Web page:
High Performance for academic and athletic success requires an understanding and application of The Science of Learning. My coaching will enable you to do exactly that. Below are excerpts from my forthcoming book; Conquering the Classroom.

Deep Learning Strategies


The most effective use of retrieval is to call up what you have just learned over and over and over again…and again…and again. As we have previously discussed, effective recall, rather than mindless recitation, requires some degree of cognitive effort (struggle). Repeated retrieval, and struggle with retrieval, embeds knowledge and skills so that they become automatic. In other words, the more times you call the information back up (retrieve it) the deeper it goes!

This is why some form of quizzing is essential (at least 50% of your time). When you recall it (write it, teach it, or draw it) you are able to re-visit what you already know, and then strategically restore it. This strategy also reduces the amount of forgetting that naturally occurs immediately following a class or study session. Some studies suggest that 60% of all studying should be in the form of information retrieval, and students who do not quiz themselves often (and most do not) tend to overestimate how well they have mastered class material.


Chunking, or storing individual bits of information together and then grouping these bits into meaningful wholes, is a key component in the deep learning process. The learning process begins when we are presented with raw information. We then take this new information and memorize it, but without any true understanding of what it really means. To go deeper in the learning process we can then chunk these smaller bits into more meaningful, and memorable, wholes of information. For example, we can chunk our shopping list into different sections of the grocery store (fruits & vegetables, breads, meats, cereal, etc..). (See, Mind Map).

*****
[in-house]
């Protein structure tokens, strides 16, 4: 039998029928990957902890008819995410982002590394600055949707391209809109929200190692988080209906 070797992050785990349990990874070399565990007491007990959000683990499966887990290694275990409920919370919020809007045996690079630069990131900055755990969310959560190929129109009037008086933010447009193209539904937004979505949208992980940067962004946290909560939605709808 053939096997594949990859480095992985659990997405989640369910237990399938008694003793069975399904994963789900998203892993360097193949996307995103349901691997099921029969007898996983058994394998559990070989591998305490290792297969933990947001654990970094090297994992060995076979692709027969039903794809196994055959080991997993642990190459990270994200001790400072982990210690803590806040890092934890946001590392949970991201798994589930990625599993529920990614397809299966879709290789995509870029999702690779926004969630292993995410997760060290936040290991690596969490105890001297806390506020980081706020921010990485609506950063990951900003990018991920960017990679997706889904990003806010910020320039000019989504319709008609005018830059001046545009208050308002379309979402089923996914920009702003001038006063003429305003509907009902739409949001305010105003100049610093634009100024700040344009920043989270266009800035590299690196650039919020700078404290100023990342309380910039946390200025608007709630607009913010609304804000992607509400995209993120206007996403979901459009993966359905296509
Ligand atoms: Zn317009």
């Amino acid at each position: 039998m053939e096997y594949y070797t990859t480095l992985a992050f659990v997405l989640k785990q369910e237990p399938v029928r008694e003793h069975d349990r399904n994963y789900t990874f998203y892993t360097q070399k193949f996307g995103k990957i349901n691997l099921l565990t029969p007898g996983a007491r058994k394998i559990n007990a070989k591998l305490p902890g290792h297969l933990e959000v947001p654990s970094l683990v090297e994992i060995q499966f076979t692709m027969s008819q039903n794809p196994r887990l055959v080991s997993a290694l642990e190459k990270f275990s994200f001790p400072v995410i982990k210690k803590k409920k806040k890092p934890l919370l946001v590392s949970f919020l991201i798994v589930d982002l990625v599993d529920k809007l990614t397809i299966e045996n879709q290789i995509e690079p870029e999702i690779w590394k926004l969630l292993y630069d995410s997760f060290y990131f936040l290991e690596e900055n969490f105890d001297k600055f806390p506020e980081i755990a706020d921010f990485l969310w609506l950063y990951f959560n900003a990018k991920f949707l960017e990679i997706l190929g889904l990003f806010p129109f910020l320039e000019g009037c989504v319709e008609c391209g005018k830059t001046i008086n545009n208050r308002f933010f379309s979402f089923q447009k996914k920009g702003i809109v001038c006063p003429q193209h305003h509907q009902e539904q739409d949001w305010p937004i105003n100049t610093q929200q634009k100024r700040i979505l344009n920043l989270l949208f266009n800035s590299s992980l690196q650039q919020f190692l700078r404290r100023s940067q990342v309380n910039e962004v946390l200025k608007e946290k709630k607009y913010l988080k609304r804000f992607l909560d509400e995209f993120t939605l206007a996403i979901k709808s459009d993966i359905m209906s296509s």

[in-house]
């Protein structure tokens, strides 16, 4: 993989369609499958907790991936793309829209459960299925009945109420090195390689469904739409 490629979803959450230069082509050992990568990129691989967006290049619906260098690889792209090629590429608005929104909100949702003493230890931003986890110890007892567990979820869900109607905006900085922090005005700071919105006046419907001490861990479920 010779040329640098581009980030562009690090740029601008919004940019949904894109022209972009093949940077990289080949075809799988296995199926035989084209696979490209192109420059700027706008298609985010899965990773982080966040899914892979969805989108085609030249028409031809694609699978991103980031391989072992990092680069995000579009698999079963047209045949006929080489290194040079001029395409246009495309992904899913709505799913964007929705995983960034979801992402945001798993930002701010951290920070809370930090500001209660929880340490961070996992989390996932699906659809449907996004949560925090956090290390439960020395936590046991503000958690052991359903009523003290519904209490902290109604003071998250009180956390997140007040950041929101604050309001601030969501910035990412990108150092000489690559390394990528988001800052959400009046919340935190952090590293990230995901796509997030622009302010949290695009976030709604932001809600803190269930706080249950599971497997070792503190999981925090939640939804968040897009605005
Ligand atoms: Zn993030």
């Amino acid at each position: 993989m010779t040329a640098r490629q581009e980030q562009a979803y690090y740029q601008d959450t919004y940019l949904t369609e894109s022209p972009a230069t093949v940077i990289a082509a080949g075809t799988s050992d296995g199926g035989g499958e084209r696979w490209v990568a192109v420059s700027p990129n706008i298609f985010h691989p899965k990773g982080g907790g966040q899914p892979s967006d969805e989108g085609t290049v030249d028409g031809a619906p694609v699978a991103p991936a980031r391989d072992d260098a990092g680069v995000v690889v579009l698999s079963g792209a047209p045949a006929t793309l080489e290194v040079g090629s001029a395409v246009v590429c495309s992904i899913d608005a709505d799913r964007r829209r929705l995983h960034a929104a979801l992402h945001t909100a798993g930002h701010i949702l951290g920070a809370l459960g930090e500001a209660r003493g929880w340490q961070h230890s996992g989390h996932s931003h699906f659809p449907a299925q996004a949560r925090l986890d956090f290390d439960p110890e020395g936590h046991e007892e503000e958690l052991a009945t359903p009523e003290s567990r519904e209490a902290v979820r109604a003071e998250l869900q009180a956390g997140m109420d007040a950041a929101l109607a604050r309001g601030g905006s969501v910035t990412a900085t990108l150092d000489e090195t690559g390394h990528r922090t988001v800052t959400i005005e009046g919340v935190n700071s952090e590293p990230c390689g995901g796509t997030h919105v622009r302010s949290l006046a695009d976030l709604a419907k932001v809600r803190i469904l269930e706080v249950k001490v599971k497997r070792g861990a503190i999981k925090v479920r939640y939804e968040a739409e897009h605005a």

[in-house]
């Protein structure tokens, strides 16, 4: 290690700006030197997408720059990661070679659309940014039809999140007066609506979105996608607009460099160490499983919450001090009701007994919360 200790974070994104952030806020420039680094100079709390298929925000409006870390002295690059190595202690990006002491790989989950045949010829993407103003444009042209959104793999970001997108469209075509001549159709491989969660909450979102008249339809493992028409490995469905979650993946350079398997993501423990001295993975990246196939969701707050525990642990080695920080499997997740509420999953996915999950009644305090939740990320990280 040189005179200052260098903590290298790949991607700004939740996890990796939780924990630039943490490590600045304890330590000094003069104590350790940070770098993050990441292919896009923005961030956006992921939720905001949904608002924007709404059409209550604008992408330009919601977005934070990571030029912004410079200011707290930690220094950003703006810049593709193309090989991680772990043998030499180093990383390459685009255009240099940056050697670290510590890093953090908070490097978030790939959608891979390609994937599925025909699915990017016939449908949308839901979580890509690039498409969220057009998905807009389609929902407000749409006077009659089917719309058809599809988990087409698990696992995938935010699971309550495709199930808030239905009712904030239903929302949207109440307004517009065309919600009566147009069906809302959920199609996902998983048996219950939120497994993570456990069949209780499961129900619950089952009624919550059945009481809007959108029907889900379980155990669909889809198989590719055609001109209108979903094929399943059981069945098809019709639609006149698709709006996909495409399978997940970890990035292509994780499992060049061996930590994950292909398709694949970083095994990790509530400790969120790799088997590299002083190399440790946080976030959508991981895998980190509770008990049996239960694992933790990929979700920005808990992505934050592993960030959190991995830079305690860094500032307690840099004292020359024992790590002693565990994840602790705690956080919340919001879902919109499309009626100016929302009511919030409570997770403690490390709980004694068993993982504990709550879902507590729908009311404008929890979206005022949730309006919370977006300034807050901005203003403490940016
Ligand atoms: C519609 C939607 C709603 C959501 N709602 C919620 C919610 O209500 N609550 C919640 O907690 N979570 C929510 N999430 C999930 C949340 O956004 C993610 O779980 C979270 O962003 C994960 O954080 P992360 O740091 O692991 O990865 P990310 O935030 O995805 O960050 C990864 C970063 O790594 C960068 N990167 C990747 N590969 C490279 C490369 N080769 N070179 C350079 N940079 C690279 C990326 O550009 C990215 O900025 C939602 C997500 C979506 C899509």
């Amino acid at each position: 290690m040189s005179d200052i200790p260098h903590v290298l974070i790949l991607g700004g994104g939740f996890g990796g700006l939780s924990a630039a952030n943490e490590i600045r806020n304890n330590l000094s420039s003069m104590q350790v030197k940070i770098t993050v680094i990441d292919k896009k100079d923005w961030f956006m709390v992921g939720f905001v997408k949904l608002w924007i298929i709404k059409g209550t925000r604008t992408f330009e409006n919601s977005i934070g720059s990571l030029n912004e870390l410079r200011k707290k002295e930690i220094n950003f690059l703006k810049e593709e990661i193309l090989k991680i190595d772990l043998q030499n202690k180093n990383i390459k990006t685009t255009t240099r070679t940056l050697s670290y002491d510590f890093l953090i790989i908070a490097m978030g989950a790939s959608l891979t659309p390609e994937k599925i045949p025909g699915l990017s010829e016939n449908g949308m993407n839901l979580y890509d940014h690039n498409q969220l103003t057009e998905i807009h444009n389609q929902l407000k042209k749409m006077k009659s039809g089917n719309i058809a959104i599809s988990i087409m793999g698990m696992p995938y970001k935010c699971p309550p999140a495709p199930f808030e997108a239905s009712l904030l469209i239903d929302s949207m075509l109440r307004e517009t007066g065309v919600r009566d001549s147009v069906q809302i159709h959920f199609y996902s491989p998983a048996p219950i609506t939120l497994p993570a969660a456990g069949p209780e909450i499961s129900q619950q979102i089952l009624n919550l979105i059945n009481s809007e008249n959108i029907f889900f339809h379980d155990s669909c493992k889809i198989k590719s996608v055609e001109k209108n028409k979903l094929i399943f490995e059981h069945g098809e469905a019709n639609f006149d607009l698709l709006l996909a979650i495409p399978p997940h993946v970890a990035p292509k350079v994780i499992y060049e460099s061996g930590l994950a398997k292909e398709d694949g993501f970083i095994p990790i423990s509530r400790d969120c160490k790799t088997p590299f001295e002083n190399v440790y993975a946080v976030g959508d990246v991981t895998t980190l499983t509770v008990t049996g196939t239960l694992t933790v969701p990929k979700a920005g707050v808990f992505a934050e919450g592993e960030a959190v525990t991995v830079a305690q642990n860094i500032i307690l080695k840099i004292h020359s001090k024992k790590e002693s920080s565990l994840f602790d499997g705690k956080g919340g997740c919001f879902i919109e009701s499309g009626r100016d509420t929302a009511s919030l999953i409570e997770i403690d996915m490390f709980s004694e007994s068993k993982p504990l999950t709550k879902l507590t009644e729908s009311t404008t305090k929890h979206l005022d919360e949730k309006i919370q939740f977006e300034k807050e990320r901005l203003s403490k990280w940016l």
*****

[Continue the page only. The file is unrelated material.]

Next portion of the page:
Making Connections

You can add to your repertoire by making connections to what you already know about the topic. You might also creatively relate the groupings based on their commonalities (see Chunking). You might even make connections to a topic that you know a lot about. For example, if you understand the game of basketball you might associate various pieces of information with the intricacies of the game. This strategy is limited only by your own creativity! The more you are able to connect new knowledge to what you already know, the more spacious your capacity to learn becomes.

Interleaving (spaced out learning)

Because learning occurs constantly (your brain is always engaged), the more study sessions you complete in one day (up to a point) the more engaged, and re-engaged, your brain becomes. When retrieval practice is spaced out (interleaved) over brief periods of time it leads to stronger long term retention. This process can be frustrating at first because it may not feel to you that anything is registering (see, Mindset). This also requires an awareness of your natural human tendency to take the easy way out (and simply memorize).

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